The argument that it’s cost-prohibitive to provide paid time off for new moms and dads is just ridiculous. It’s costing more, right now, to not have it than it would if workers could access paid leave to move easily between care and work. The problem under our current non-system is that the cost is not shared between workers and employers, both of whom would benefit from paid leave. But it is most certainly being paid!
The way we usually think about costs and value and “getting what we pay for” makes the price of NOT having a paid time off system practically invisible. Adopting a different perspective changes what you see. Rather than focusing on what paid family leave would cost, let’s think for a minute what it means economically not to have it.
This evidence is easy to find. In fact, when you open your eyes to it you find yourself stumbling over it at every turn. Then you are astonished that you never saw it before, because suddenly you realize you’re surrounded by it! (Like my daughter discovered with the word “ubiquitous.” It’s actually everywhere.)
Consider the following facts:
- a higher percentage of men than women are in the paid labor force
- women generally have more frequent and longer interruptions in employment over the course of their working lives due to caregiving
- women’s poverty rates are higher than men’s at every age
- men with children earn more than women with children in every state in the US.
Women right now are paying quite a lot because we don’t have a consistent, reliable way to move back and forth between our caregiving and income-earning roles. The total cost in the US in lost wages due to not having a national paid family leave program is estimated at over $20 billion. Just let that sink in for a minute.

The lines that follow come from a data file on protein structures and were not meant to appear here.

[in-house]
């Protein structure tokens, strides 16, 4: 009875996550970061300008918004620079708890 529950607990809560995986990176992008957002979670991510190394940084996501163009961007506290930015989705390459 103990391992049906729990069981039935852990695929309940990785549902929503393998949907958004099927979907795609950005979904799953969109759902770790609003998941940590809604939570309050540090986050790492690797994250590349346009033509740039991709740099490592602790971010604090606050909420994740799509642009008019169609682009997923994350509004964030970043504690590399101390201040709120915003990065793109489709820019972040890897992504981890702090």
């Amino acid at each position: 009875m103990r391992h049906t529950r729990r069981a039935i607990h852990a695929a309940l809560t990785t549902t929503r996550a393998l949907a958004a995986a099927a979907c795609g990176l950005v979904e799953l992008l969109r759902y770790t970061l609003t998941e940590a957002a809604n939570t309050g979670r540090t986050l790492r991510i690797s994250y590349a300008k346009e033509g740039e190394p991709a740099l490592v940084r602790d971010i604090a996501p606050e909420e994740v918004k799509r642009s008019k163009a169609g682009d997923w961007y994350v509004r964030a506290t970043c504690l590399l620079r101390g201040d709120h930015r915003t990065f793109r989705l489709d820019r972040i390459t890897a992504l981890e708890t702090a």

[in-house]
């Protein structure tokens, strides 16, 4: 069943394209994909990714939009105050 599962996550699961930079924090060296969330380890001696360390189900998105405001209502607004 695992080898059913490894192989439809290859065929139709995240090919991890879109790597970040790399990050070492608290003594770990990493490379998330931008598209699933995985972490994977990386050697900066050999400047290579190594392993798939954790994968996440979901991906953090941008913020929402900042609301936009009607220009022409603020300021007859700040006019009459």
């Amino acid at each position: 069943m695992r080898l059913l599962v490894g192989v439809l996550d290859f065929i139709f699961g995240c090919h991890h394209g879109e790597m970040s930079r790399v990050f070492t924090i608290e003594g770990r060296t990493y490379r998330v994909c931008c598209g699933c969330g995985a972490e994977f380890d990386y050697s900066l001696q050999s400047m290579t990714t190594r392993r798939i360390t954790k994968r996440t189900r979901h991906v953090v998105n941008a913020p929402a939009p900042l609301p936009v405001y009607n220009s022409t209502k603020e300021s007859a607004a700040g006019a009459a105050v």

My friends and colleagues at the Center for American Progress just issued a report, The Cost of Work-Family Policy Inaction. Their calculations produced that $20 billion in lost wages figure. It’s a great help in putting a dollar value on the price we are paying right now. Of course, lost income is really only the beginning. If you can’t reconcile your demands at work and at home and have to give up work for awhile, you are also losing the growth value of what you would have put away for retirement. Your future wages will be lower because of the interruption. Your savings suffer. So, $20 billion is actually a very conservative estimate.
Imagine if that $20 billion were moving through the economy in paychecks, to retirement savings, discretionary income, and household spending. It would be increasing consumer demand, creating jobs, and paying for high quality childcare. Fewer women would be poor. That would make a difference in their children’s health, education, and opportunities to develop their own potential. They, in turn, would grow into better equipped adults, earning higher incomes, developing newer technologies, driving economic expansion.
Access to paid leave, no matter where or for whom you work, would also decrease the need for public assistance and public health costs. That means serious savings for the national budget as more families are financially self-sufficient and healthier.
Keep in mind that the proposed federal paid family leave bill would allow workers up to 12 weeks a year of time to care for any family member and receive up to 2/3 of their income. The program would be funded by a small contribution from both employers and employees, about $1.24 each per week, for the average worker. It is not paid for by federal funds and would not increase the budget. It would increase costs for the employer – by about $1.24 per worker per week. And the employer benefits by lower costs in retention and recruitment, better morale, profits and productivity.
Paid family leave would benefit everyone – businesses, workers, men, women, children, aging parents, persons with disabilities. Not having it hurts us all. But it hits women the hardest economically, marginalizes the most educated sector of our work force, and ends up pushing families to the edge. It is not a hand-out. It is paid for by those who need it, benefit from it, and it keeps families economically stable.
We’re not really avoiding a cost at all. Our failure to implement an effective paid leave policy simply shifts the cost to women, in lower work force participation rates, higher poverty rates, and wage inequality. What happens to women doesn’t get nearly as much attention as what happens to men. So we focus on the alleged “cost to business.” But look at what happens to women and the economy as a result of not having it. Their economic security is compromised. That’s not good for any of us.
Is this chappin’ your khakis? Hop over to the Mom-mentum Action Alert page, and tell your members of Congress to make paid family leave a reality for the US like it is for the rest of the world. Or use WeTweet.org from the National Partnership for Women & Families to tweet directly to them.
‘Til next time,
Your (Wo)Man in Washington